ICE’s Bill Passage To Impact Worcester Jail

SNOW HILL – Though Gov. Larry Hogan could veto a bill that would prohibit the county jail from working with Immigration and Customs Enforcement, county officials are still preparing for decreased revenues going forward.

The legislature this week passed the “Dignity Not Detention Act,” which will ban local jails like Worcester County’s from housing detainees for Immigration and Customs Enforcement (ICE). In a budget discussion Tuesday, the Worcester County Commissioners agreed to decrease jail revenues as a result but held out hope the county’s contract with ICE wouldn’t end immediately.

“Governor Hogan they think is going to veto it,” Warden Fulton Holland said. “We should be good for another year.”

Worcester County has been housing up to 200 immigration-related detainees through a contract with ICE since 1999. Revenue from the ICE agreement provided the jail with $5.1 million of its $9.2 million budget in fiscal year 2019. The legislation approved this week would prohibit governmental entities in Maryland, including Worcester County, from housing ICE detainees as of October 2022.

Senator Mary Beth Carozza said this week she voted against the legislation and offered an amendment that would have exempted Worcester County from the legislation.

“Making Maryland a sanctuary state would threaten public safety and put Maryland and Worcester County at risk of losing millions of federal dollars,” Carozza said. “I will continue to oppose all efforts to make Maryland a sanctuary state.”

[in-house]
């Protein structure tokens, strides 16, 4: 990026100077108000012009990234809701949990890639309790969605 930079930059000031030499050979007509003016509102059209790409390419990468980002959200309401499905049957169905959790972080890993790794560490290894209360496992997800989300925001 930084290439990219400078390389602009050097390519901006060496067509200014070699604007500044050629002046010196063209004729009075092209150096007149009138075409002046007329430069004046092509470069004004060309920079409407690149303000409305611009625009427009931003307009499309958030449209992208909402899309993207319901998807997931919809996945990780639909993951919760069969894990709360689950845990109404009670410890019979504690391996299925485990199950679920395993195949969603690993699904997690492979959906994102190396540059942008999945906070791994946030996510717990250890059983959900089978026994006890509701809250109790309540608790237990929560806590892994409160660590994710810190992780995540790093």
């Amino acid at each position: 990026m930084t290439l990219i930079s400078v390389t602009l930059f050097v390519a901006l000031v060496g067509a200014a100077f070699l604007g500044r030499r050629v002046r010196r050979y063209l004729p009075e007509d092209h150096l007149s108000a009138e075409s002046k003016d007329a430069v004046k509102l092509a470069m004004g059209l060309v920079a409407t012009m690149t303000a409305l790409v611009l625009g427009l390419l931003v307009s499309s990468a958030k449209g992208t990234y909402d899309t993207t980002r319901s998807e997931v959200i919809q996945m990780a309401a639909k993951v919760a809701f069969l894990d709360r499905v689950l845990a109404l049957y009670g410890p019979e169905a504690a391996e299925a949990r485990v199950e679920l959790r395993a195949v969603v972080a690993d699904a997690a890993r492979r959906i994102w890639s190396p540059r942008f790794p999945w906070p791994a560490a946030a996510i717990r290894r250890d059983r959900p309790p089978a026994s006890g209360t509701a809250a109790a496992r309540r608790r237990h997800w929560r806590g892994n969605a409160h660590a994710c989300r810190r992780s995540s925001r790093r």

Though Carozza’s amendment failed, Hogan indicated in a press conference Monday that he intended to veto the legislation if it passed.

“I would veto any sanctuary bill that passed the legislature today,” he said. “Hopefully that won’t happen. But we would definitely veto that.”

During Holland’s budget presentation to the commissioners Tuesday, he said projected ICE revenues were being cut $2.5 million in the coming year. Commissioner Joe Mitrecic said the county needed to plan on losing all of its ICE revenue eventually. As a result, personnel levels will also have to be looked at carefully, he said.

“Every position now really has to be analyzed,” he said. “We have to assume we’re going to lose ICE completely. That’s the assumption we have to operate under.”

About The Author: Charlene Sharpe

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Charlene Sharpe has been with The Dispatch since 2014. A graduate of Stephen Decatur High School and the University of Richmond, she spent seven years with the Delmarva Media Group before joining the team at The Dispatch.